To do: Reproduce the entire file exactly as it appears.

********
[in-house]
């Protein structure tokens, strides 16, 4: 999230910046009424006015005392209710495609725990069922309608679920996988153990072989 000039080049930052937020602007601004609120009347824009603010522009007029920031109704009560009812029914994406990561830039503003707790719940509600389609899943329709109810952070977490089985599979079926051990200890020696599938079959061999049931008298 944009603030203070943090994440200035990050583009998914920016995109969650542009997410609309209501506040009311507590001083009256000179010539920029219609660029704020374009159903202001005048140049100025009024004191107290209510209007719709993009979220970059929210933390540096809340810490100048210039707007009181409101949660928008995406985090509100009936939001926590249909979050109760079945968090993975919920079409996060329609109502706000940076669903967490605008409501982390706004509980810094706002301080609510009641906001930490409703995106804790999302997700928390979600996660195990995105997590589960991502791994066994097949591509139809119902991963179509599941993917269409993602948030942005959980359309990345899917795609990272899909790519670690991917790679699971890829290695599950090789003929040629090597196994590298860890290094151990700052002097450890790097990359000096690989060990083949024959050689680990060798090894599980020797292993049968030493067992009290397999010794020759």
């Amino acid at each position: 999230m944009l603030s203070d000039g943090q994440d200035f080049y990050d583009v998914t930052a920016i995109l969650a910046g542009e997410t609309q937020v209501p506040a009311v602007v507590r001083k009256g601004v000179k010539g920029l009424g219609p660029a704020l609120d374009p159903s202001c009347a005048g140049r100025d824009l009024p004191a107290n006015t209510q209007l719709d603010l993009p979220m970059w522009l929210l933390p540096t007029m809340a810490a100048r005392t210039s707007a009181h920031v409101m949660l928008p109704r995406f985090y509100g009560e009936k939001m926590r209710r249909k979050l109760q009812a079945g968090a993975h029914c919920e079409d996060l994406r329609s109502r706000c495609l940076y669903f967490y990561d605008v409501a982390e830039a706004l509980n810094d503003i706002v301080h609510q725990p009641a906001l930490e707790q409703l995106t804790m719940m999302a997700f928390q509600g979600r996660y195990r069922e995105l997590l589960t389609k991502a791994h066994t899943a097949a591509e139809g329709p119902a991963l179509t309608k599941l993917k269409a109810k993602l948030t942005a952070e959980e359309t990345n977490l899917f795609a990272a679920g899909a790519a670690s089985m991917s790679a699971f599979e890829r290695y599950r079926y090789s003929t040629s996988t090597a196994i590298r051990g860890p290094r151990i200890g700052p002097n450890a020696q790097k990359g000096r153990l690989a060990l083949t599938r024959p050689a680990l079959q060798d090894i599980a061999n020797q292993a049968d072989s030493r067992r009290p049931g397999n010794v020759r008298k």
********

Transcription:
[in-house]
């Protein structure tokens, strides 16, 4: 999230910046009424006015005392209710495609725990069922309608679920996988153990072989 000039080049930052937020602007601004609120009347824009603010522009007029920031109704009560009812029914994406990561830039503003707790719940509600389609899943329709109810952070977490089985599979079926051990200890020696599938079959061999049931008298 944009603030203070943090994440200035990050583009998914920016995109969650542009997410609309209501506040009311507590001083009256000179010539920029219609660029704020374009159903202001005048140049100025009024004191107290209510209007719709993009979220970059929210933390540096809340810490100048210039707007009181409101949660928008995406985090509100009936939001926590249909979050109760079945968090993975919920079409996060329609109502706000940076669903967490605008409501982390706004509980810094706002301080609510009641906001930490409703995106804790999302997700928390979600996660195990995105997590589960991502791994066994097949591509139809119902991963179509599941993917269409993602948030942005959980359309990345899917795609990272899909790519670690991917790679699971890829290695599950090789003929040629090597196994590298860890290094151990700052002097450890790097990359000096690989060990083949024959050689680990060798090894599980020797292993049968030493067992009290397999010794020759």
């Amino acid at each position: 999230m944009l603030s203070d000039g943090q994440d200035f080049y990050d583009v998914t930052a920016i995109l969650a910046g542009e997410t609309q937020v209501p506040a009311v602007v507590r001083k009256g601004v000179k010539g920029l009424g219609p660029a704020l609120d374009p159903s202001c009347a005048g140049r100025d824009l009024p004191a107290n006015t209510q209007l719709d603010l993009p979220m970059w522009l929210l933390p540096t007029m809340a810490a100048r005392t210039s707007a009181h920031v409101m949660l928008p109704r995406f985090y509100g009560e009936k939001m926590r209710r249909k979050l109760q009812a079945g968090a993975h029914c919920e079409d996060l994406r329609s109502r706000c495609l940076y669903f967490y990561d605008v409501a982390e830039a706004l509980n810094d503003i706002v301080h609510q725990p009641a906001l930490e707790q409703l995106t804790m719940m999302a997700f928390q509600g979600r996660y195990r069922e995105l997590l589960t389609k991502a791994h066994t899943a097949a591509e139809g329709p119902a991963l179509t309608k599941l993917k269409a109810k993602l948030t942005a952070e959980e359309t990345n977490l899917f795609a990272a679920g899909a790519a670690s089985m991917s790679a699971f599979e890829r290695y599950r079926y090789s003929t040629s996988t090597a196994i590298r051990g860890p290094r151990i200890g700052p002097n450890a020696q790097k990359g000096r153990l690989a060990l083949t599938r024959p050689a680990l079959q060798d090894i599980a061999n020797q292993a049968d072989s030493r067992r009290p049931g397999n010794v020759r008298k």